SHIELD technology does require allocation of more die space, but this is a reasonable design trade-off given the ability to use smaller and denser flash memory chips. And the increased space has only a modest impact on production costs. LDPC error correction does have the potential to consume more power, but the increase in power consumption is kept to a minimum because SHIELD technology employs a multi-level error correction schema that utilizes processor-intensive soft-decision decoding only as needed.

Wong: Is LSI applying for any patents related to SHIELD technology?

Smith: We are constantly expanding LSI’s intellectual property assets, and SHIELD technology certainly includes a number of technological advances that we believe would be patentable. While we wait for the status on the many filed patent applications related to SHIELD, we are treating these as trade secrets preventing us from getting into too many details on how it works.

Wong: Will SHIELD technology be implemented in all future SandForce flash controllers?

Smith: As flash memory technology continues to shrink in geometry and increase in bit-per-cell density, flash controllers will need to provide enhanced error correction capabilities. So we expect that solid state storage solutions using these smaller and denser chips will choose to use flash controllers equipped with SHIELD technology, such as the SandForce SF3700 flash controller family. But LSI plans to continue providing different versions of SandForce flash controllers to meet different needs as cost-effectively as possible, and those may or may not require LDPC error correction’s advanced capabilities, but may still use other features of SHIELD technology.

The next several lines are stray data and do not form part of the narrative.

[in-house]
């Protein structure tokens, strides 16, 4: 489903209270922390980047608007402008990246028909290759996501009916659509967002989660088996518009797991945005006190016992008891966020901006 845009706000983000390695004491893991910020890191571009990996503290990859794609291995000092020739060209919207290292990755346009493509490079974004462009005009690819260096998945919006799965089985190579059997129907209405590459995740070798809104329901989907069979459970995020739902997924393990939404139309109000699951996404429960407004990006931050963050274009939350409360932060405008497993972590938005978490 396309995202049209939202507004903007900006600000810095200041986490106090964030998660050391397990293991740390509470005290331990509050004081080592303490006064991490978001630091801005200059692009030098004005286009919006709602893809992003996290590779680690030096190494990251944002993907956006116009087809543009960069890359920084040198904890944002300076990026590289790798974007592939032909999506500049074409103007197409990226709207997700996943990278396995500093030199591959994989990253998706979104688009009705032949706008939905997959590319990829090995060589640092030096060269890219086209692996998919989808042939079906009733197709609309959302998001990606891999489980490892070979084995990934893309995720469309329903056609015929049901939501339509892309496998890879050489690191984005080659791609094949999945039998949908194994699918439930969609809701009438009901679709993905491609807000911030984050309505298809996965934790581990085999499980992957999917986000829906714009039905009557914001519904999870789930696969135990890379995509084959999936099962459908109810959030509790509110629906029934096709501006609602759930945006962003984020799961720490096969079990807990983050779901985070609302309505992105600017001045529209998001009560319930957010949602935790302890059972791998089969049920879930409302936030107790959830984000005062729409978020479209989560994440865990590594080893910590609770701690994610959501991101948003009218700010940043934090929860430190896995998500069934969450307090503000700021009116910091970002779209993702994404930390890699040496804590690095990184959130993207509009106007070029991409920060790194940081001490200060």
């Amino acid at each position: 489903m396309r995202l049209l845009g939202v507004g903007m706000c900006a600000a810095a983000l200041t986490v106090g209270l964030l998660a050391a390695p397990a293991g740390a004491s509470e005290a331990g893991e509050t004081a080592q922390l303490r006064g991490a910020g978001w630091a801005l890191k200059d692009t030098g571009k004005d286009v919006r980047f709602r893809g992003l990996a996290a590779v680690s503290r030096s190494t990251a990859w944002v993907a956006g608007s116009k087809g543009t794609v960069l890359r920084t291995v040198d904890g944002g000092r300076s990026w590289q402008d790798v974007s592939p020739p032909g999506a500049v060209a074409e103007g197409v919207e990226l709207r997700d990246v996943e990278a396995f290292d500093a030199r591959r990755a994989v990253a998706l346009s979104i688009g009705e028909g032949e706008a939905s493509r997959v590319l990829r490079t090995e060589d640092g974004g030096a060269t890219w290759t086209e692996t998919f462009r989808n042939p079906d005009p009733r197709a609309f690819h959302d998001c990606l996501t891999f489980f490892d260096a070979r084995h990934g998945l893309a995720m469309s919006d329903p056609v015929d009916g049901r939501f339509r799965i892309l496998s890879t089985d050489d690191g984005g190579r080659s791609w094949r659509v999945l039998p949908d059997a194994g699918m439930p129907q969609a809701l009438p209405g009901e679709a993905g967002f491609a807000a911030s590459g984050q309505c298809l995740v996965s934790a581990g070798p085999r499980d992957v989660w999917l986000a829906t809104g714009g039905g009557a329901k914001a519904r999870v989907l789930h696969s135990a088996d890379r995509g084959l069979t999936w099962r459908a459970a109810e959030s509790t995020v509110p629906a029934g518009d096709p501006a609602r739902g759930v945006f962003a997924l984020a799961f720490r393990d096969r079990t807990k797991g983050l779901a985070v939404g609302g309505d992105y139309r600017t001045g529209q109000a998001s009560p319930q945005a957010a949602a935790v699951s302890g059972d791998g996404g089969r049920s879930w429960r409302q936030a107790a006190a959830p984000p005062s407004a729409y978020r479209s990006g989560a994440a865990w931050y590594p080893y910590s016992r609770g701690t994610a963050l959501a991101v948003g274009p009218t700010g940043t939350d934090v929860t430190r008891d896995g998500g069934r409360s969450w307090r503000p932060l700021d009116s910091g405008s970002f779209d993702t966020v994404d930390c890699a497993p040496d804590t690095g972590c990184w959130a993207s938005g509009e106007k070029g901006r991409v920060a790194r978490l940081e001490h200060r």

Wong: When will SSDs equipped with LSI SHIELD technology become available?

Smith: We’re currently involved in the design phase with several SSD manufacturers, and expect production shipments of disks equipped with SHIELD technology to begin sometime in 2014.

Wong: Is LSI planning any enhancements to the SHIELD technology?

Smith: As matter of policy, LSI does not discuss future product capabilities except under non-disclosure. Suffice it to say that LSI takes great pride in making continual enhancements to all of the company’s many technologies, and SHIELD error correction will be no exception.